The Triton

News

Divers find gold coins

ADVERTISEMENT

Scuba divers have found a cache of gold coins while working a wreck site in the ancient harbor of Caesarea on Israel’s Mediterranean coast. The 2,000 coins weigh more than 20 pounds and date back more than 1,000 years to the era of Fatimid Caliphate, which ruled much of the Middle East and North Africa from 909 to 1171. The coins are described as “priceless.”

“It is probably the shipwreck of an official treasury boat which was on its way to the central government in Egypt with collected taxes,” said Kobi Sharvit, director of marine archaeology with the Israeli Antiquities Authority (IAA). “Perhaps the treasure was meant to pay the salaries of the Fatimid military that was stationed in Caesarea to protect the city.”

Bridget Buxton, an associate professor of Ancient History and Mediterranean Archeology at the University of Rhode Island, was in the area in 2011 and left a powerful metal detector with the IAA, which it used to help find the coins on this site.

“This July I’m going back to Caesarea to put together an expedition to find more shipwrecks and a neolithic buried city we believe to be in the same area the gold coins were found,” she said. “Finding shipwrecks is much easier than securing funding for projects. Going out looking for extremely rare and valuable things, that may or may not be there, is the riskiest thing you can do in archaeology. It’s too risky for most grant giving agencies. So we’re dependent on donors with long-term vision and entrepreneurial mindset.

“One thing is for certain; the URI students that shared this experience were transformed by it,” she said. “Some of them have already used their projects in Israel to compete successfully for national scholarships and take the first big steps in their academic careers. I hope to find a way to bring all of them back to continue their research with our Crusades field school students this year.”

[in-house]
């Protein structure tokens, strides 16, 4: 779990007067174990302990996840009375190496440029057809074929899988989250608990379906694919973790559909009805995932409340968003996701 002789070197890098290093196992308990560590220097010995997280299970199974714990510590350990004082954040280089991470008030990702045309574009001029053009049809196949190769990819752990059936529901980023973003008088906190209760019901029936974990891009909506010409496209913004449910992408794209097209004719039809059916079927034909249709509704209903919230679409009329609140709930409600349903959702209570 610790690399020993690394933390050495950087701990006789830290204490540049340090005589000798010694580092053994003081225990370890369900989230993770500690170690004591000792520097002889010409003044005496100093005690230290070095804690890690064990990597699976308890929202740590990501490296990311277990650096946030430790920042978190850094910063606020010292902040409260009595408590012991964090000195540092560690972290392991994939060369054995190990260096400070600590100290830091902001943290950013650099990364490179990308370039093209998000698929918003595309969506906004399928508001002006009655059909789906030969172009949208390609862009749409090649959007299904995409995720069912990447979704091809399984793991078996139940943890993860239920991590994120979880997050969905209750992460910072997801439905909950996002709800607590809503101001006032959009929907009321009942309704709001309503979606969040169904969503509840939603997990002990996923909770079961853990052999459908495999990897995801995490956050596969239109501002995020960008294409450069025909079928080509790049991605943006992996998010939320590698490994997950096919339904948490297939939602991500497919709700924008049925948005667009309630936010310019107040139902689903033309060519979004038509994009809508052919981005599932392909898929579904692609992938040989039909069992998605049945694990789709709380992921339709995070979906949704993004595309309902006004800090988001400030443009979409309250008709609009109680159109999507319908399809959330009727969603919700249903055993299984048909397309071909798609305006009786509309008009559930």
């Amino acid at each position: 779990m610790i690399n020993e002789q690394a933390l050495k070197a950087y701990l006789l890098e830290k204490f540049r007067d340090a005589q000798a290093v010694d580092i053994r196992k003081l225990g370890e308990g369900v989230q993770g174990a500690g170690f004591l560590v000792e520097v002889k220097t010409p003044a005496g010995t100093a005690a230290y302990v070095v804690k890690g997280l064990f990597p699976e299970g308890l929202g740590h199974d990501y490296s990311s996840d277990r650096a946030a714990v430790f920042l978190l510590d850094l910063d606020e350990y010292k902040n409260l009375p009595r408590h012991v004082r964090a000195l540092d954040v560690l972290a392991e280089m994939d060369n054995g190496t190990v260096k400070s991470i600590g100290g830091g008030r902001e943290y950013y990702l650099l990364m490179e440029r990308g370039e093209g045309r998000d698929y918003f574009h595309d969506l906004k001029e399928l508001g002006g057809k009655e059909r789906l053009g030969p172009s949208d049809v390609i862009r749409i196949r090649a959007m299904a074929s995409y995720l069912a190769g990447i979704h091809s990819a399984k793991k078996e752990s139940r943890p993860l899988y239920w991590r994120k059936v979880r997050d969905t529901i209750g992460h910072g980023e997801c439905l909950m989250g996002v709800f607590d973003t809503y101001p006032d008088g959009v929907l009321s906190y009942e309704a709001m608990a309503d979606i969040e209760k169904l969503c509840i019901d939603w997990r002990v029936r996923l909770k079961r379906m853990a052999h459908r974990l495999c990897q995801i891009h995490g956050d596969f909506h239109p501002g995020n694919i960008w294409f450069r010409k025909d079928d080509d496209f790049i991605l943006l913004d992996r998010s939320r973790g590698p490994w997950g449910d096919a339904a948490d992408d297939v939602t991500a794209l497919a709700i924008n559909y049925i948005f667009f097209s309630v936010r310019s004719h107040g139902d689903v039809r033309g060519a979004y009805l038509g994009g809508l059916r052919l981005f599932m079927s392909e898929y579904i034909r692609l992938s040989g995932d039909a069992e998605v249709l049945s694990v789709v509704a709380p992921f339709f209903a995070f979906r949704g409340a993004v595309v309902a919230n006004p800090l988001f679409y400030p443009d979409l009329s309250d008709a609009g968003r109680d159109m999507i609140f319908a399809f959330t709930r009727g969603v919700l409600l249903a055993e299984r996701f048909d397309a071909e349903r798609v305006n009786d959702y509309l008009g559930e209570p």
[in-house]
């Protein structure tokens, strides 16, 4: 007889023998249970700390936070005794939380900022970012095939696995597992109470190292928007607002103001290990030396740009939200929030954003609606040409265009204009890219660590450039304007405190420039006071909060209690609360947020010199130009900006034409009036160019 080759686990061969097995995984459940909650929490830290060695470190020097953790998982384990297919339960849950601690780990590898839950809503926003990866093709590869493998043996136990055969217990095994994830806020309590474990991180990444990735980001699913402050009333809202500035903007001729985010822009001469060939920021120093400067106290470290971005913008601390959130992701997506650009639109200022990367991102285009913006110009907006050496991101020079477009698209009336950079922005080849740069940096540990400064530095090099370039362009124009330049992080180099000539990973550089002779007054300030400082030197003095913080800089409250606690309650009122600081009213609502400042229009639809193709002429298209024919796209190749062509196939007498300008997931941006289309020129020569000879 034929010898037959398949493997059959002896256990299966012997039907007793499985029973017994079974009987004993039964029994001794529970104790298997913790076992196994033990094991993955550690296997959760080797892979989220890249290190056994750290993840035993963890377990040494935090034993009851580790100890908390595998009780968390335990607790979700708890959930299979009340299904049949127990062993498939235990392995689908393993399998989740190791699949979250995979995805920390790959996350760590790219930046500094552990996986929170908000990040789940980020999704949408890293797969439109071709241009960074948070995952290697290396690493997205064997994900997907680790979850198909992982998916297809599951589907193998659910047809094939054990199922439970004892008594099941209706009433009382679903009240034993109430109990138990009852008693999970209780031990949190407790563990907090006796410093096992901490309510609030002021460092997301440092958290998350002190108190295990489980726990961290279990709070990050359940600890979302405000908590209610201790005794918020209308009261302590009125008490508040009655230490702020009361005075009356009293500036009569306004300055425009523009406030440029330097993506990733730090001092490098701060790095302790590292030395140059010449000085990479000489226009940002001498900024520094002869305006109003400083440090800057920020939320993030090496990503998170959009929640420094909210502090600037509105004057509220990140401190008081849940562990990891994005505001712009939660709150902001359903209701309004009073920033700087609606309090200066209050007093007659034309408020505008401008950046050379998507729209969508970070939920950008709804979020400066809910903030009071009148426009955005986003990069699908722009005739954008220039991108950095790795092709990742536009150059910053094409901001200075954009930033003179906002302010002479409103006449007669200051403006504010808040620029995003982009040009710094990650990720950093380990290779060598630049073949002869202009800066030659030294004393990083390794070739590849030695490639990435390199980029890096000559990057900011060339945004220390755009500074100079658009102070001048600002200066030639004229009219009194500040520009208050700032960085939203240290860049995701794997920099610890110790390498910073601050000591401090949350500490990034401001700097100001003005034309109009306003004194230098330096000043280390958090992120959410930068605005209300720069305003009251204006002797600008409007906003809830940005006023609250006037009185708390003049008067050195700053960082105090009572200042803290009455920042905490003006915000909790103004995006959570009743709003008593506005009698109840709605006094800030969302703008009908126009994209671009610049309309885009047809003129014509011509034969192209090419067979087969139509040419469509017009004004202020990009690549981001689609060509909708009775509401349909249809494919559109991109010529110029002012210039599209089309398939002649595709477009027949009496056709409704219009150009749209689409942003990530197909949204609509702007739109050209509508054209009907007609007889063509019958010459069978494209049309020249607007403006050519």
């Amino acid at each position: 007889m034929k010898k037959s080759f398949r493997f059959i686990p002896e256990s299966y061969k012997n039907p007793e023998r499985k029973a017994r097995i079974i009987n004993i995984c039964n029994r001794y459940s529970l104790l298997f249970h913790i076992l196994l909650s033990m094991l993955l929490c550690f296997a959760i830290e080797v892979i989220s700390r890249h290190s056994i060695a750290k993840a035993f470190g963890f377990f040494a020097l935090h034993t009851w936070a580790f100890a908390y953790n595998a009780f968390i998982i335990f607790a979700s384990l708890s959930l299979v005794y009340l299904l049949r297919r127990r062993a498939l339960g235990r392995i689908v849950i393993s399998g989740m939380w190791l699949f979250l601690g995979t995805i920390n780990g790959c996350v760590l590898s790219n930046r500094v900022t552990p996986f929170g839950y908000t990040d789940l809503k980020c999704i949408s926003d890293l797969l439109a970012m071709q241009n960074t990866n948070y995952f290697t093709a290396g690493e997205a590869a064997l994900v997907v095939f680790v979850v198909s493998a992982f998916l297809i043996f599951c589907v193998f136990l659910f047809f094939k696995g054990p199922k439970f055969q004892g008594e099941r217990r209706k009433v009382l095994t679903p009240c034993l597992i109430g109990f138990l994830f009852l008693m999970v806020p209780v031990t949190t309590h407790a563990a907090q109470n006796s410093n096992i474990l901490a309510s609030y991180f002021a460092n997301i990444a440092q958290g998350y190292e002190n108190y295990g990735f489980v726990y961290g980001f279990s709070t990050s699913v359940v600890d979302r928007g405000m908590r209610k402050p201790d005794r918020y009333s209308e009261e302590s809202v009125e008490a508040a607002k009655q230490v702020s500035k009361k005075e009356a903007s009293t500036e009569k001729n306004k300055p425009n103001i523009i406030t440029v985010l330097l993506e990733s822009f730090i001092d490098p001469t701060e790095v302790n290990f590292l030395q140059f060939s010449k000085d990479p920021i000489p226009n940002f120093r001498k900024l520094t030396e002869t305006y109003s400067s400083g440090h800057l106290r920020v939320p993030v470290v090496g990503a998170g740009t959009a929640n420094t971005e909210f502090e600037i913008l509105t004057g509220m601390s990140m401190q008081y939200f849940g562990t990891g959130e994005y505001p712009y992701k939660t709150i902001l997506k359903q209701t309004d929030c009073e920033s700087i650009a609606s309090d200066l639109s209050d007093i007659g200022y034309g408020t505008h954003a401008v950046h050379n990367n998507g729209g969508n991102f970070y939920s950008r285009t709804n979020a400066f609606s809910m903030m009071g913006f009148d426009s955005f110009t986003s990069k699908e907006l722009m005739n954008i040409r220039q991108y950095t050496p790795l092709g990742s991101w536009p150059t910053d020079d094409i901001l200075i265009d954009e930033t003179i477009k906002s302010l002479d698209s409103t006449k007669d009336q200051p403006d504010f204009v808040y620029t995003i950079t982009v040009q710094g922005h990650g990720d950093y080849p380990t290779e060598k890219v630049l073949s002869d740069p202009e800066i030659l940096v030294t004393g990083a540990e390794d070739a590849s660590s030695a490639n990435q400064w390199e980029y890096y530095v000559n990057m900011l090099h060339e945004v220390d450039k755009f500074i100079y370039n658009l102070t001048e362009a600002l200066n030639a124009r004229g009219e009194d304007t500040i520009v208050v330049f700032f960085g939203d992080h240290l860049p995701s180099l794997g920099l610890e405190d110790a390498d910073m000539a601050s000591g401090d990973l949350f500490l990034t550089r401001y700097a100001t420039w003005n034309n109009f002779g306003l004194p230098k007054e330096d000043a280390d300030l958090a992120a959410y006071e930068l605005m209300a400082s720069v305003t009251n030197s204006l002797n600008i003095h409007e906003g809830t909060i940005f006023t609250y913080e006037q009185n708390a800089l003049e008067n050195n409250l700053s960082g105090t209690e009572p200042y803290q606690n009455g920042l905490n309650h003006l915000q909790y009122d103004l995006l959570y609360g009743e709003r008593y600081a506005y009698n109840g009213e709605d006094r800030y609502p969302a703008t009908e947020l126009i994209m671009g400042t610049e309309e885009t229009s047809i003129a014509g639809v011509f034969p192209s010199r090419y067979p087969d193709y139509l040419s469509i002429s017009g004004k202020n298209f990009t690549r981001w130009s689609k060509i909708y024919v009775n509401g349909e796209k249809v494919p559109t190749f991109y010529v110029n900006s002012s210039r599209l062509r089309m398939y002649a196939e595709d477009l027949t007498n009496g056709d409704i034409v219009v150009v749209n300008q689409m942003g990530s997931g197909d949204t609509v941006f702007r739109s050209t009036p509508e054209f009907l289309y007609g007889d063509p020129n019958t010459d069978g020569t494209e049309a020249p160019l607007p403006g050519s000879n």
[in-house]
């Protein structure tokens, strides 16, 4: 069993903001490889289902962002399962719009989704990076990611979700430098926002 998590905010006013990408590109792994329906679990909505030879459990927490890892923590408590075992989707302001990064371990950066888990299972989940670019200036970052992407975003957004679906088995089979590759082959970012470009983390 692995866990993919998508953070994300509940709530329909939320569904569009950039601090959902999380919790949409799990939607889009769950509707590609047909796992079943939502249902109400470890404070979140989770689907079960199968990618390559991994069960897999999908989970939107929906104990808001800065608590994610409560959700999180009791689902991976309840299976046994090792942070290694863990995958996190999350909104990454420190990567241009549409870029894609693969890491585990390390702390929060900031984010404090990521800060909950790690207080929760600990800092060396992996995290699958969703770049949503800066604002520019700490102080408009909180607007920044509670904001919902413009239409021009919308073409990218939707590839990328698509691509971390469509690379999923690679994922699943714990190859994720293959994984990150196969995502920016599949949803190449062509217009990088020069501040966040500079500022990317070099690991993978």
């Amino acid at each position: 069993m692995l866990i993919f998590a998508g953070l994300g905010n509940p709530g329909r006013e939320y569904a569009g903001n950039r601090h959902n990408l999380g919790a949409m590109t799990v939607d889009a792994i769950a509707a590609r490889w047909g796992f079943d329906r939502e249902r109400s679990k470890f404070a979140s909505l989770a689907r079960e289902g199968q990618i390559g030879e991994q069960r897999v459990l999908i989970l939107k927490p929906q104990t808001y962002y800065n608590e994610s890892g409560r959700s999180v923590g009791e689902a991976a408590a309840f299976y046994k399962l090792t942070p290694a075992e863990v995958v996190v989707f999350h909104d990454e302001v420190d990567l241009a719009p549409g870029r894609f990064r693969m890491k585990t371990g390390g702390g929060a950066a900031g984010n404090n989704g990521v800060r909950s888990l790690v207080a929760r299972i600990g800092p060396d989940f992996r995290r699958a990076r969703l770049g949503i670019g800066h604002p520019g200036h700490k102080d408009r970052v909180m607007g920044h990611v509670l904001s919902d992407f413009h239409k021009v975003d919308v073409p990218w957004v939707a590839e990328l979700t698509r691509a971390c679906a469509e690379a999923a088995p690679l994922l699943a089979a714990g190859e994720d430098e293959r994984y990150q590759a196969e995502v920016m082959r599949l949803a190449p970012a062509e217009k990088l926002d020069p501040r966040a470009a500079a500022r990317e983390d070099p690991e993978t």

Related Articles

What’s the most incredible weather event you have ever been through?

What’s the most incredible weather event you have ever been through?

Anyone who’s been to sea has run into some weather. It might be motoring through a thunderstorm, hecticly running from an impending hurricane, or managing a rogue wave. Or it could be riding …

New in the charter fleet

New in the charter fleet

S/Y Dwinger, the 48.5-meter Royal Huisman built in 2012 is offered for charter by Bernard Gallay Yacht Brokerage. M/Y Destination, the 134’6-foot (41m) 2003 Alloy Yacht is offered for charter by …

Eat and drink enough fluids this summer

Eat and drink enough fluids this summer

ART: TAKE IT IN Aqua Fresca PHOTO by Carol Bareuther The hot days of August are sure to bring on a need for hydration no matter if you’re in South Florida or the south of France. Does this …

Water is crucial to survival

Water is crucial to survival

Survival at sea is primarily decided by the availability of drinking water. Our body needs to consume roughly one-half gallon of fresh water daily to maintain healthy body functions. Without …

News in the yacht fleet: Aldabra, Mustang Sally sell; Daybreak charters with N&J

News in the yacht fleet: Aldabra, Mustang Sally sell; Daybreak charters with N&J

Yachts sold M/Y Aldabra, a 167-foot (51m) Codecasa launched in 2011, sold by Fraser brokers David Legrand and Josh Gulbranson. Asking price was $19.5 million. M/Y Mustang Sally, a 161-foot …

MarineMax crew take top honor at BVI show

M/Y Tucana, a 484 Aquila power catamaran in the MarineMax fleet, along with its crew, Capt. Mike Jones and Chef Amy Briggs, was named Best Motor Yacht at the 37th BVI Charter Yacht Show. “We …

Comments

Leave a comment

Your email address will not be published. Required fields are marked *

Please answer the question below to leave a comment. * Time limit is exhausted. Please reload CAPTCHA.

This site uses Akismet to reduce spam. Learn how your comment data is processed.